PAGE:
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Traffic Visualization Generated From Hacker News via Logstalgia

I wanted to play with Logstalgia ( a little so I found an older Apache log file back in Jan 2013 from my website when I was fortunate to get some votes and get on the first page on Hacker News. The video is using standard Logstalgia compiled on Ubuntu 13.10. I accelerated the speed during capture and put a minute or two of the log in prior to HN activity to provide a sense of normal before 14:49 when things get crazy.

Hacker News Traffic Visualization via Logstalgia from Jonathan Mergy on Vimeo.

Decent settings for mbpfan.conf for a MacBook 8,2


Fan-Control-Daemon has been working great for months on my MacBook Pro 8,2 running Ubuntu 13.04 natively but found it getting hotter and hotter all the time. So, I recompiled FCD from source and moved /etc/mbpfan.conf back to default but that really didn’t help. I had to mess with things a little. Of course, you mess with this on your laptop and you could fry it, so good luck to you. I’m not responsible for melted Macbooks.

But, here is my /etc/mbpfan.conf that I am happy with right now. I bumped the max fan speed up from the default of 6200 and messed with the temps a little while changing the check interval to 3 secs.



Installing Ubuntu Server 13.04 on an HP DL320e Gen8


I just had the experience of installing Ubuntu Server 13.04 on a new HP DL320e Gen8 server and it was not as easy as it should have been. It’s kind of pain because Ubuntu is not one of the officially supported operating systems from HP on this server model. So, their “Intelligent Provisioning” is worthless to you. For some crazy reason, Suse Linux is supported but Ubuntu is not. Weird. Anyway, here is what you have to do if you want to get Ubuntu Server going on it.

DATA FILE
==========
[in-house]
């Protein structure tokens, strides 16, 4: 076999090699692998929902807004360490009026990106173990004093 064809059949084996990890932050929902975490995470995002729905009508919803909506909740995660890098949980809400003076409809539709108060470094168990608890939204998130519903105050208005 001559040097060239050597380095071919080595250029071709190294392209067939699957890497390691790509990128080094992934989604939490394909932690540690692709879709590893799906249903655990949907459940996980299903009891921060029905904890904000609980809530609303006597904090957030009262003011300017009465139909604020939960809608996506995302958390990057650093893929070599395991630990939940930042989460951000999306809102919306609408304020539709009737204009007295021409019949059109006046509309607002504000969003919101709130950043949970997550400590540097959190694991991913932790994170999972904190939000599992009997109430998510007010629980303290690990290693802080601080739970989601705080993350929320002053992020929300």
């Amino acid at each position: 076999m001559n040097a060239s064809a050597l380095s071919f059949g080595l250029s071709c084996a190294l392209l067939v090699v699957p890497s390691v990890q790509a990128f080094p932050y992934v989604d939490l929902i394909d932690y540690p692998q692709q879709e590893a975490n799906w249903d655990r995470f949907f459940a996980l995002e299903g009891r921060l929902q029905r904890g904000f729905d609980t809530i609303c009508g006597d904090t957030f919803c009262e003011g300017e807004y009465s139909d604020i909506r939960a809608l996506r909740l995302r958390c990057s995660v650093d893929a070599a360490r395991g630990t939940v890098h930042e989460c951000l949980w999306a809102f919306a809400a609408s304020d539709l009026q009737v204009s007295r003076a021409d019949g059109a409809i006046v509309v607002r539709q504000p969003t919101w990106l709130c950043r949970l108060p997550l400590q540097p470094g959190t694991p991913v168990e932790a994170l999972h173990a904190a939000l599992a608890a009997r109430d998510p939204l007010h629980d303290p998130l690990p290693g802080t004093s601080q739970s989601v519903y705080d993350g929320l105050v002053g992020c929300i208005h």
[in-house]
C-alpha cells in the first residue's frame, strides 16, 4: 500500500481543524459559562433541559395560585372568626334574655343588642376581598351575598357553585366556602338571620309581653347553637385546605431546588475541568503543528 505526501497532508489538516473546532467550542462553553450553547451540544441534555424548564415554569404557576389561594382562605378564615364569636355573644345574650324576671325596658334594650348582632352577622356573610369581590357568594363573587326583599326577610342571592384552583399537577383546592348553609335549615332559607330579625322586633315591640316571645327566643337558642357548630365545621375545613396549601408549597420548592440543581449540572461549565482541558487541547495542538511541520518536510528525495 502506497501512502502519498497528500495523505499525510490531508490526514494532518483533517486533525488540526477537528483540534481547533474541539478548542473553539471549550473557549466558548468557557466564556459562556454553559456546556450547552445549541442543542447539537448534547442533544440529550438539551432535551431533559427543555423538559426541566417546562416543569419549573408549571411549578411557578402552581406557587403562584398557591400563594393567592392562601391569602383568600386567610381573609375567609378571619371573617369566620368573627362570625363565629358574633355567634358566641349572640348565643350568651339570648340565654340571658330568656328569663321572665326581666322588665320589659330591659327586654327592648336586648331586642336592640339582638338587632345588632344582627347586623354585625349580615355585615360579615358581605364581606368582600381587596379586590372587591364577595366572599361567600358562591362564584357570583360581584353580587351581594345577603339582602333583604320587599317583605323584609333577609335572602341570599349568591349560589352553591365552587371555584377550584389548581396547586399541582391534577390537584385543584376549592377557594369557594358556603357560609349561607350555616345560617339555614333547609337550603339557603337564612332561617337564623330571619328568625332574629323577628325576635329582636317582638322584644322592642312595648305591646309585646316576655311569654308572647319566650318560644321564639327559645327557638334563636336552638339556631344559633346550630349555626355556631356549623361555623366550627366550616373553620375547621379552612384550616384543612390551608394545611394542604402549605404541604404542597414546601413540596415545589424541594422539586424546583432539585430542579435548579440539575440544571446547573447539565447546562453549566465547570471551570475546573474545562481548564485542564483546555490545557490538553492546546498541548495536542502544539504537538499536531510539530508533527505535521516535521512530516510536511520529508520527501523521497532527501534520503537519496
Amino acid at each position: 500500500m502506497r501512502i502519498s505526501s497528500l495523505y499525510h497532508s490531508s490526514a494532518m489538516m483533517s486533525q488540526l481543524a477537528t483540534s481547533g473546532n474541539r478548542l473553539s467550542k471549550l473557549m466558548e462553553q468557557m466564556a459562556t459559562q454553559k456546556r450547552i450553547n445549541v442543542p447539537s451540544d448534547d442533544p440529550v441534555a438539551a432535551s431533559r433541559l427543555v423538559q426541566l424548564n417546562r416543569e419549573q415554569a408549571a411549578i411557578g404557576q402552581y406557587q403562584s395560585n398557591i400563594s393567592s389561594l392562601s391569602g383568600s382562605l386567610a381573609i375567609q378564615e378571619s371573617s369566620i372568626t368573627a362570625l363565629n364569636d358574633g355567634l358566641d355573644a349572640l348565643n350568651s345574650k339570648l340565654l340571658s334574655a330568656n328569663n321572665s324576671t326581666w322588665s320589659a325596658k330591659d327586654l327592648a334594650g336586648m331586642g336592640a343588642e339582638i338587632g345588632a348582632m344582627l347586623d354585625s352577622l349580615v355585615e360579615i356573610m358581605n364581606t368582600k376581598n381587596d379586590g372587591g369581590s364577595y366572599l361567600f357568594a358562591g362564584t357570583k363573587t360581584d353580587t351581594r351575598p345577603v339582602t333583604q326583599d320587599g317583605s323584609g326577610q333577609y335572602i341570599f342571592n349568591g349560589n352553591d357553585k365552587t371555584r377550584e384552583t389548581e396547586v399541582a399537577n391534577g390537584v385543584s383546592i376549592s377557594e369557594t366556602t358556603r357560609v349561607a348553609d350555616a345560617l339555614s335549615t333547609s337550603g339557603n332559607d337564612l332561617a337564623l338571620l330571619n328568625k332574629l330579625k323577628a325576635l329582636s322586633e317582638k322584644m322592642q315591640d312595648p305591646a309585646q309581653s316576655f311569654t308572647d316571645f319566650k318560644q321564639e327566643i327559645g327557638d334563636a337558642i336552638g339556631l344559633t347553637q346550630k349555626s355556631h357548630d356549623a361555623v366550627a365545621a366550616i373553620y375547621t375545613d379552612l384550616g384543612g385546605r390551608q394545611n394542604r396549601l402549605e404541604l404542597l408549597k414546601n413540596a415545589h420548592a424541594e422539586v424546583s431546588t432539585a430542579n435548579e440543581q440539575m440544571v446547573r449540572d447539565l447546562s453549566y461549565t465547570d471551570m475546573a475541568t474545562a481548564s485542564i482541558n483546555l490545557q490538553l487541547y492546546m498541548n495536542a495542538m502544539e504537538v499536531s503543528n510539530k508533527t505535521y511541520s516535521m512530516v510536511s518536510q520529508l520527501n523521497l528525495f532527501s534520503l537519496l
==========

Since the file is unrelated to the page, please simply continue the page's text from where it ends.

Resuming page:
BIOS Settings

The SATA “fakeRAID” controller from HP that is integrated is not supported, so you will have to run software RAID which you can configure via the Ubuntu Server installer partitioning steps. But, even leaving the setting in the BIOS to have it use the B120i HP RAID controller will mess-up booting into Ubuntu. The Ubuntu OS installer (tried 12.04 and end-up installing 13.04 as it was officially released today) will see the physical drives in the server bays no matter what the BIOS is set to, but the BIOS will have trouble booting after what felt like a successful install. So, you need to go into the BIOS and change the SATA controller setting to “SATA AHCI Support” so you will be able to boot post-install.



I believe the BIOS ships with the “Dynamic HP Smart Array B120i RAID Support” set as the default. It’s not that smart, so get it out of the way. You will be bombarded with warnings, but you have to do it. I did a bunch of test installs and this worked when all other options around leaving the “smart” setting going failed. You can get into the BIOS with F9.

Software RAID Configuration

I went with two terabyte drives and a simple RAID1 setup. If you set the BIOS SATA controller setting or not, the Ubuntu installer will see the individual physical drives in the bays. You need to not use guided partitioning and switch to manual. On each disk, create a partition map and give each drive the full free space you can without any partitions.

Once each drive has free space and partition maps through manual partitioning, you will get an option to do “Configure Software RAID.” Select it and create your RAID with the drives you have and right changes. Then, go into Configure the Logical Volume Manager” and create volumes on the RAID for root and swap.


Yes, you can get fancy with more partitions and we all used to back in the day with various ones for /usr, /var, etc. but not really much of a benefit to do anymore. I match my swap size with the amount of RAM I have. In this case, I had a couple of 1TB drives sw mirrored and gave 8GB-ish to the swap space and the rest to root for Linux.